U.K. Lawsuit Calls VW an “Obvious” Diesel Cheat
A lawsuit involving more than 90,000 Volkswagen diesel owners in the U.K. claims the carmaker is guilty of an “obvious cheat” in rigging diesels to evade emission laws, the Financial Times reports.
The filing with Britain’s High Court aims to establish that 1.2 million diesel-powered VWs sold in the U.K. were fitted with software that constitutes a “defeat device.” That was the conclusion of KBA, Germany’s federal motor transport authority.
VW asserts that the British court is not bound by KBA’s opinion. The company argues that owners suffered no loss because of its cheating. If the plaintiffs prevail, further litigation will determine whether VW is liable and if so, by how much.
VW has paid some $30 billion in fines, compensation, vehicle buybacks and environmental restitution—mainly for selling 555,000 rigged diesels in the U.S.—over the scandal to date. FT notes that settlements per plaintiff have been considerably more modest in other markets than in the American market.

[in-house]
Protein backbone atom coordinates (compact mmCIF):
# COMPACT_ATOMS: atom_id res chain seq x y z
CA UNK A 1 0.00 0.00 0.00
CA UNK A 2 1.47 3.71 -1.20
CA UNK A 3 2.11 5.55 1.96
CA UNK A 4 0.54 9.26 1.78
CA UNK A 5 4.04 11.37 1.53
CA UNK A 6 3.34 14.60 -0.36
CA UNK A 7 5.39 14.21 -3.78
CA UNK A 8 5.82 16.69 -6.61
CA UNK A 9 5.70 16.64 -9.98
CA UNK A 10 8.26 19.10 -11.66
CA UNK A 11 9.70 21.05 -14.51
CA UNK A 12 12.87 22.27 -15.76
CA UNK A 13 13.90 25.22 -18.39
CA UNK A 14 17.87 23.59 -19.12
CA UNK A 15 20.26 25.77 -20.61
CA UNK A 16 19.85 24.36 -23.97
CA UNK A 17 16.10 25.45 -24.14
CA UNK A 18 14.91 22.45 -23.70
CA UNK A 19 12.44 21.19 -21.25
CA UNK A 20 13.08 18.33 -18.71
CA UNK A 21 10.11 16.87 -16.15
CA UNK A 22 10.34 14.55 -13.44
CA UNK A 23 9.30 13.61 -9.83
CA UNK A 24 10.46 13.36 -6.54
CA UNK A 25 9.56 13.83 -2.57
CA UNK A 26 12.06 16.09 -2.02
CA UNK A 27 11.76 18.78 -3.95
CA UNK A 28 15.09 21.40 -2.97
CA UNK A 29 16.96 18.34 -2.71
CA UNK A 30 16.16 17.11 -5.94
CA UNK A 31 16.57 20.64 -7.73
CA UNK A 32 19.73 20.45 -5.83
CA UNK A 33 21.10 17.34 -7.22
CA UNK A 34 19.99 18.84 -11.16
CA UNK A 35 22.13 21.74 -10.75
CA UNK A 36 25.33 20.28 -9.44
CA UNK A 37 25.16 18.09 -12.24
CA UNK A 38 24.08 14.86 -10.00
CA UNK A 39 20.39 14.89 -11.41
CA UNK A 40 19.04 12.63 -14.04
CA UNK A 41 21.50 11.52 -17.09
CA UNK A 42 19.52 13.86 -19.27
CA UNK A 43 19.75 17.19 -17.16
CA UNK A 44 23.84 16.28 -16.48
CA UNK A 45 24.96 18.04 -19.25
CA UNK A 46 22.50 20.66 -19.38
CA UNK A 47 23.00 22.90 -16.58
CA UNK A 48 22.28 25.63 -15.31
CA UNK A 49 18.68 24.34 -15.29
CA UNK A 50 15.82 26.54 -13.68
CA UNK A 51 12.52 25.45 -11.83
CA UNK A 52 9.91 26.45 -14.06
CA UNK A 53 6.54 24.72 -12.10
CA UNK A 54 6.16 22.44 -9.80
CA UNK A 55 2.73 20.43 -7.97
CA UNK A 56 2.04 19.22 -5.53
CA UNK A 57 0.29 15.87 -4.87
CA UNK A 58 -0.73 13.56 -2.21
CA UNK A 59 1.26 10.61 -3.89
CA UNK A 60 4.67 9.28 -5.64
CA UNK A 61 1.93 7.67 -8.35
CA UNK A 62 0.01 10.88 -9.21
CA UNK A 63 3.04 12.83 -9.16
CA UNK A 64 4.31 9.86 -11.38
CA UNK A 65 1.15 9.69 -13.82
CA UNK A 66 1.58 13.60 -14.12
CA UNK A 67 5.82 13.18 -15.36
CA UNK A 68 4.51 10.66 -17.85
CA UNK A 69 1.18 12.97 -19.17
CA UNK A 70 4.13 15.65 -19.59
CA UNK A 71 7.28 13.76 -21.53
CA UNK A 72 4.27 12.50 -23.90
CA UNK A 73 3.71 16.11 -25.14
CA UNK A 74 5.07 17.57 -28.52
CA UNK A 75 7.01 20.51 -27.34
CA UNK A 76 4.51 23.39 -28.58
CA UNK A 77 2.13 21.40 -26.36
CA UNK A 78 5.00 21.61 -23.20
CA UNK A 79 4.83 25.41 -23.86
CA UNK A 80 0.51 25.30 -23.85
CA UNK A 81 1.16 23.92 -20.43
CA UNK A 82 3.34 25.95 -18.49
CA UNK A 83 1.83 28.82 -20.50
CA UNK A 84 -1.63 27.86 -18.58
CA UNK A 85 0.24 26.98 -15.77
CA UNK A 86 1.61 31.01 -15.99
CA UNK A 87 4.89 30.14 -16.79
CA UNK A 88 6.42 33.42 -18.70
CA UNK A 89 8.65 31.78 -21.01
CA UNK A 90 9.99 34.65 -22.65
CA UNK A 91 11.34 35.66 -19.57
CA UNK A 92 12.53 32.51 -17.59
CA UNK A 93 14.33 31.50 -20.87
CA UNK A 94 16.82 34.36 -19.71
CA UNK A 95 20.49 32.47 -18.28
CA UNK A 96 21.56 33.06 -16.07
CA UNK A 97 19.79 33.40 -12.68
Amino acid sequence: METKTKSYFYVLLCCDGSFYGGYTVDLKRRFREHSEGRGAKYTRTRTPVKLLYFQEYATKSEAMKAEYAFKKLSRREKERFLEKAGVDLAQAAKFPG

VW also faces a class action-like lawsuit in Germany on behalf of 400,000 VW diesel owners in the country. That case claims owners lost resale value because of the tainted engines.
Mazda, the Little Car Company That Can, has been working on a number of important fronts of late.
Creating products for its various brands and global markets once meant considerable complexity. So Volkswagen has decided to go common—while providing a considerable amount of flexibility.
Dan Nicholson is vice president of General Motors Global Propulsion Systems, the organization that had been “GM Powertrain” for 24 years.